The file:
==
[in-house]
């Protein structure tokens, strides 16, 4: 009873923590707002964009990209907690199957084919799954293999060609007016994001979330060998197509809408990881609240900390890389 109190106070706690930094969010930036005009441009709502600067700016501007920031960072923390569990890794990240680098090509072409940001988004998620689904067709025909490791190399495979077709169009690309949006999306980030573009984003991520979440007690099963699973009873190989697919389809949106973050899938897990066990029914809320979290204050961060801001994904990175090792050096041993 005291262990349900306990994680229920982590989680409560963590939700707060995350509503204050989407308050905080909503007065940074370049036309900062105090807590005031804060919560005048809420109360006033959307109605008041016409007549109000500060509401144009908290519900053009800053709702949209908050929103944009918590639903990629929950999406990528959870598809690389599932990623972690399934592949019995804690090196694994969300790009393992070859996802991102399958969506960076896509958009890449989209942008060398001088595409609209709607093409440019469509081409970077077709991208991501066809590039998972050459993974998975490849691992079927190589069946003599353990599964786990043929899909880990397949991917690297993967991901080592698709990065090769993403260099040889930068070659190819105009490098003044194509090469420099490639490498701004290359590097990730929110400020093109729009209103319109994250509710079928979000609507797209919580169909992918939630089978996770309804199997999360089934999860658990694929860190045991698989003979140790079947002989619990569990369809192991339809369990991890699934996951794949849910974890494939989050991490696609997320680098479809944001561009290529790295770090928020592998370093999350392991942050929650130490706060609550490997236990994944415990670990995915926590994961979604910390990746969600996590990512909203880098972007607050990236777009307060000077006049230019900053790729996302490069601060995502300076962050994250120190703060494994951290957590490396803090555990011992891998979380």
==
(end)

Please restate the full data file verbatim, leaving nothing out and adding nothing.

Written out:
[in-house]
């Protein structure tokens, strides 16, 4: 009873923590707002964009990209907690199957084919799954293999060609007016994001979330060998197509809408990881609240900390890389 109190106070706690930094969010930036005009441009709502600067700016501007920031960072923390569990890794990240680098090509072409940001988004998620689904067709025909490791190399495979077709169009690309949006999306980030573009984003991520979440007690099963699973009873190989697919389809949106973050899938897990066990029914809320979290204050961060801001994904990175090792050096041993 005291262990349900306990994680229920982590989680409560963590939700707060995350509503204050989407308050905080909503007065940074370049036309900062105090807590005031804060919560005048809420109360006033959307109605008041016409007549109000500060509401144009908290519900053009800053709702949209908050929103944009918590639903990629929950999406990528959870598809690389599932990623972690399934592949019995804690090196694994969300790009393992070859996802991102399958969506960076896509958009890449989209942008060398001088595409609209709607093409440019469509081409970077077709991208991501066809590039998972050459993974998975490849691992079927190589069946003599353990599964786990043929899909880990397949991917690297993967991901080592698709990065090769993403260099040889930068070659190819105009490098003044194509090469420099490639490498701004290359590097990730929110400020093109729009209103319109994250509710079928979000609507797209919580169909992918939630089978996770309804199997999360089934999860658990694929860190045991698989003979140790079947002989619990569990369809192991339809369990991890699934996951794949849910974890494939989050991490696609997320680098479809944001561009290529790295770090928020592998370093999350392991942050929650130490706060609550490997236990994944415990670990995915926590994961979604910390990746969600996590990512909203880098972007607050990236777009307060000077006049230019900053790729996302490069601060995502300076962050994250120190703060494994951290957590490396803090555990011992891998979380």